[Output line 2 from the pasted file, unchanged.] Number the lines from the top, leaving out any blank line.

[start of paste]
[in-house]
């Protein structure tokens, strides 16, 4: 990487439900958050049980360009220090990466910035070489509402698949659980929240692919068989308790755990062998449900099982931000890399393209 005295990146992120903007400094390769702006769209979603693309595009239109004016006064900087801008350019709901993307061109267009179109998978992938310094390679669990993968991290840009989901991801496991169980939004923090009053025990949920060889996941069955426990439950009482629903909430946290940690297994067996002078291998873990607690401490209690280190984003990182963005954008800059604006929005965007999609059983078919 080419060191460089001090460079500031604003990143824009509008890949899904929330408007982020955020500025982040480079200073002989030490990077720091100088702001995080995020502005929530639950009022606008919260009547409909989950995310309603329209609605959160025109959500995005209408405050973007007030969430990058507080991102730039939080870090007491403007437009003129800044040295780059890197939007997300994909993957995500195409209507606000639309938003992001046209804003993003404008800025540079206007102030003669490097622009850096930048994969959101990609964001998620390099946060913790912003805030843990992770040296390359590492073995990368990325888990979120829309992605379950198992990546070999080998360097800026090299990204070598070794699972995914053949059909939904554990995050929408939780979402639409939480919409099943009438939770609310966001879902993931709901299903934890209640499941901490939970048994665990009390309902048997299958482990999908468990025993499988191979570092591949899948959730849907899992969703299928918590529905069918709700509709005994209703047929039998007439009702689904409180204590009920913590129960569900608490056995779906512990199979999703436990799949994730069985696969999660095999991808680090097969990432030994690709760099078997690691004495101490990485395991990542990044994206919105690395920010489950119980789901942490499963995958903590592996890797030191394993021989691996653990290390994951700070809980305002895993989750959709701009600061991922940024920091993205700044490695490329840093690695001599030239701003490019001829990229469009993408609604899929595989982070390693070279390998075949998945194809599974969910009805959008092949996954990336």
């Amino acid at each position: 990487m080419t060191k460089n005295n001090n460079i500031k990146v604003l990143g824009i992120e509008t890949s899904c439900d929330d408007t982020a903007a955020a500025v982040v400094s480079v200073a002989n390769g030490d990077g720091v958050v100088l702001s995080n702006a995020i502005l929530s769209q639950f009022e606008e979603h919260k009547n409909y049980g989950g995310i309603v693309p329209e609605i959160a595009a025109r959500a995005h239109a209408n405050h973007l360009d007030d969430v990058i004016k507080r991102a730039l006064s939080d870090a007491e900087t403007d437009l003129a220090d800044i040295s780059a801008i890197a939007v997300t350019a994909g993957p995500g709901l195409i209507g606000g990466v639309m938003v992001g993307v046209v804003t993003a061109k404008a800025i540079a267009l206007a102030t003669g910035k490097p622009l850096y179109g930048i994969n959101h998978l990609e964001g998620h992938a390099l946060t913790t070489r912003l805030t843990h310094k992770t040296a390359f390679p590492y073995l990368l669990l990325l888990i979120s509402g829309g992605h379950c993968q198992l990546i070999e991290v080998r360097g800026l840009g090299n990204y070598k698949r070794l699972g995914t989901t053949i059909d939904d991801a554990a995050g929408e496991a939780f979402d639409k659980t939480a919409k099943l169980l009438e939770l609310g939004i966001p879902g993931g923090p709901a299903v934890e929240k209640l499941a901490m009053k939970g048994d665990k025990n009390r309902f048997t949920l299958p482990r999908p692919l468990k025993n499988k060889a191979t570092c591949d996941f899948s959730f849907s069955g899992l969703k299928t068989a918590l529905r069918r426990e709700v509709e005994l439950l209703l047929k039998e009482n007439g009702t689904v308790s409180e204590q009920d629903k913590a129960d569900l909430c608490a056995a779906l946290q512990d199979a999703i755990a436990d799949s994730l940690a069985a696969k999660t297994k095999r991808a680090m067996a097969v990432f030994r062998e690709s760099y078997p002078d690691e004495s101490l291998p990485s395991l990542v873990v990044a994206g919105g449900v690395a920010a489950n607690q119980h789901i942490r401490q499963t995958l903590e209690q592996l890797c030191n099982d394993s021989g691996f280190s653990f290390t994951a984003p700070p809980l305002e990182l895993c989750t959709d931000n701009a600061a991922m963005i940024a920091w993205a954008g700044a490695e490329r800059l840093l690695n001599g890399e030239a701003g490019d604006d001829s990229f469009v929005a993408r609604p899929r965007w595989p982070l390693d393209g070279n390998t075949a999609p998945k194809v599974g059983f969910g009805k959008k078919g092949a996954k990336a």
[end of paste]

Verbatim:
């Protein structure tokens, strides 16, 4: 990487439900958050049980360009220090990466910035070489509402698949659980929240692919068989308790755990062998449900099982931000890399393209 005295990146992120903007400094390769702006769209979603693309595009239109004016006064900087801008350019709901993307061109267009179109998978992938310094390679669990993968991290840009989901991801496991169980939004923090009053025990949920060889996941069955426990439950009482629903909430946290940690297994067996002078291998873990607690401490209690280190984003990182963005954008800059604006929005965007999609059983078919 080419060191460089001090460079500031604003990143824009509008890949899904929330408007982020955020500025982040480079200073002989030490990077720091100088702001995080995020502005929530639950009022606008919260009547409909989950995310309603329209609605959160025109959500995005209408405050973007007030969430990058507080991102730039939080870090007491403007437009003129800044040295780059890197939007997300994909993957995500195409209507606000639309938003992001046209804003993003404008800025540079206007102030003669490097622009850096930048994969959101990609964001998620390099946060913790912003805030843990992770040296390359590492073995990368990325888990979120829309992605379950198992990546070999080998360097800026090299990204070598070794699972995914053949059909939904554990995050929408939780979402639409939480919409099943009438939770609310966001879902993931709901299903934890209640499941901490939970048994665990009390309902048997299958482990999908468990025993499988191979570092591949899948959730849907899992969703299928918590529905069918709700509709005994209703047929039998007439009702689904409180204590009920913590129960569900608490056995779906512990199979999703436990799949994730069985696969999660095999991808680090097969990432030994690709760099078997690691004495101490990485395991990542990044994206919105690395920010489950119980789901942490499963995958903590592996890797030191394993021989691996653990290390994951700070809980305002895993989750959709701009600061991922940024920091993205700044490695490329840093690695001599030239701003490019001829990229469009993408609604899929595989982070390693070279390998075949998945194809599974969910009805959008092949996954990336």